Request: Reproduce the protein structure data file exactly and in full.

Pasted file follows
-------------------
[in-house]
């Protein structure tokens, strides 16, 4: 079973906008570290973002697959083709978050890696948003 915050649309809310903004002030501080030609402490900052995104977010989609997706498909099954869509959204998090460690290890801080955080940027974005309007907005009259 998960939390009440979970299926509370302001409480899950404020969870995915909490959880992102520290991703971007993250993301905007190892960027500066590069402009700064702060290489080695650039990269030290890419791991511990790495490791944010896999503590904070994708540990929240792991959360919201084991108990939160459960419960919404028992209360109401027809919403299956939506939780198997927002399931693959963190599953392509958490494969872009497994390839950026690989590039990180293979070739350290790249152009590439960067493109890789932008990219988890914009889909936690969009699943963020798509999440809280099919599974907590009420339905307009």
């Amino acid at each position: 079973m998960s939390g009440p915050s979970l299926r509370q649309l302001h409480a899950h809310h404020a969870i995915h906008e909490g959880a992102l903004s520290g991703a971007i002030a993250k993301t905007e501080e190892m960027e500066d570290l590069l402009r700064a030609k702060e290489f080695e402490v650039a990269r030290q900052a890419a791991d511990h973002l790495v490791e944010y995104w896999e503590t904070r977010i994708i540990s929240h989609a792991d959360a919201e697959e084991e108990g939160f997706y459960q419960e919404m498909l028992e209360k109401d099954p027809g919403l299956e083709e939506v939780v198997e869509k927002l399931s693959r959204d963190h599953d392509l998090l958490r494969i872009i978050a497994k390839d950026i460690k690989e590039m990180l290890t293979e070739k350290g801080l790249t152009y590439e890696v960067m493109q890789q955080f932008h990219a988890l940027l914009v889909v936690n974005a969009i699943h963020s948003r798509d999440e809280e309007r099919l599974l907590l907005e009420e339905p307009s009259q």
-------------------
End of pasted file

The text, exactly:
[in-house]
């Protein structure tokens, strides 16, 4: 079973906008570290973002697959083709978050890696948003 915050649309809310903004002030501080030609402490900052995104977010989609997706498909099954869509959204998090460690290890801080955080940027974005309007907005009259 998960939390009440979970299926509370302001409480899950404020969870995915909490959880992102520290991703971007993250993301905007190892960027500066590069402009700064702060290489080695650039990269030290890419791991511990790495490791944010896999503590904070994708540990929240792991959360919201084991108990939160459960419960919404028992209360109401027809919403299956939506939780198997927002399931693959963190599953392509958490494969872009497994390839950026690989590039990180293979070739350290790249152009590439960067493109890789932008990219988890914009889909936690969009699943963020798509999440809280099919599974907590009420339905307009």
């Amino acid at each position: 079973m998960s939390g009440p915050s979970l299926r509370q649309l302001h409480a899950h809310h404020a969870i995915h906008e909490g959880a992102l903004s520290g991703a971007i002030a993250k993301t905007e501080e190892m960027e500066d570290l590069l402009r700064a030609k702060e290489f080695e402490v650039a990269r030290q900052a890419a791991d511990h973002l790495v490791e944010y995104w896999e503590t904070r977010i994708i540990s929240h989609a792991d959360a919201e697959e084991e108990g939160f997706y459960q419960e919404m498909l028992e209360k109401d099954p027809g919403l299956e083709e939506v939780v198997e869509k927002l399931s693959r959204d963190h599953d392509l998090l958490r494969i872009i978050a497994k390839d950026i460690k690989e590039m990180l290890t293979e070739k350290g801080l790249t152009y590439e890696v960067m493109q890789q955080f932008h990219a988890l940027l914009v889909v936690n974005a969009i699943h963020s948003r798509d999440e809280e309007r099919l599974l907590l907005e009420e339905p307009s009259q």